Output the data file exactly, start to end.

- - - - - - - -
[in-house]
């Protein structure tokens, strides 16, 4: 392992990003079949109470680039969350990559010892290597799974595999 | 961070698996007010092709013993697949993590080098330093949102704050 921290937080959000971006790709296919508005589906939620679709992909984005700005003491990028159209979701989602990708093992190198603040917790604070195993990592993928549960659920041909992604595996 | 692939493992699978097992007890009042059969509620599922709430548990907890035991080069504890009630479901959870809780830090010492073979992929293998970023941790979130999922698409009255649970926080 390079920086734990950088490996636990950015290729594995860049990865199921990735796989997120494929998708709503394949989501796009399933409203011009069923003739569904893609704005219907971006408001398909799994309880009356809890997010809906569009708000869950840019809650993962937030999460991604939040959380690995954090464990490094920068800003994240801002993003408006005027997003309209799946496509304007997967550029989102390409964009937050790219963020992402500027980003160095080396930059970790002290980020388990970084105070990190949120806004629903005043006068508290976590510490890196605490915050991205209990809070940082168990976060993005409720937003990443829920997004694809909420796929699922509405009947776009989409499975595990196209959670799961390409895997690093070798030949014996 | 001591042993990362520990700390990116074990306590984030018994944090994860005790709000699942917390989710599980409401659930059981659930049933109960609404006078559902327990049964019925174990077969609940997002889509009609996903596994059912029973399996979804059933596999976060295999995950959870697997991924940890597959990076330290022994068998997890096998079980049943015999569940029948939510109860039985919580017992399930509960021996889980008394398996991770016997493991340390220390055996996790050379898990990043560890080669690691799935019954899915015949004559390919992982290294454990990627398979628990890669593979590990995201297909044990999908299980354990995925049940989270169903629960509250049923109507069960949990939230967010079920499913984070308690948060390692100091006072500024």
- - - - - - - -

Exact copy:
[in-house]
């Protein structure tokens, strides 16, 4: 392992990003079949109470680039969350990559010892290597799974595999 | 961070698996007010092709013993697949993590080098330093949102704050 921290937080959000971006790709296919508005589906939620679709992909984005700005003491990028159209979701989602990708093992190198603040917790604070195993990592993928549960659920041909992604595996 | 692939493992699978097992007890009042059969509620599922709430548990907890035991080069504890009630479901959870809780830090010492073979992929293998970023941790979130999922698409009255649970926080 390079920086734990950088490996636990950015290729594995860049990865199921990735796989997120494929998708709503394949989501796009399933409203011009069923003739569904893609704005219907971006408001398909799994309880009356809890997010809906569009708000869950840019809650993962937030999460991604939040959380690995954090464990490094920068800003994240801002993003408006005027997003309209799946496509304007997967550029989102390409964009937050790219963020992402500027980003160095080396930059970790002290980020388990970084105070990190949120806004629903005043006068508290976590510490890196605490915050991205209990809070940082168990976060993005409720937003990443829920997004694809909420796929699922509405009947776009989409499975595990196209959670799961390409895997690093070798030949014996 | 001591042993990362520990700390990116074990306590984030018994944090994860005790709000699942917390989710599980409401659930059981659930049933109960609404006078559902327990049964019925174990077969609940997002889509009609996903596994059912029973399996979804059933596999976060295999995950959870697997991924940890597959990076330290022994068998997890096998079980049943015999569940029948939510109860039985919580017992399930509960021996889980008394398996991770016997493991340390220390055996996790050379898990990043560890080669690691799935019954899915015949004559390919992982290294454990990627398979628990890669593979590990995201297909044990999908299980354990995925049940989270169903629960509250049923109507069960949990939230967010079920499913984070308690948060390692100091006072500024």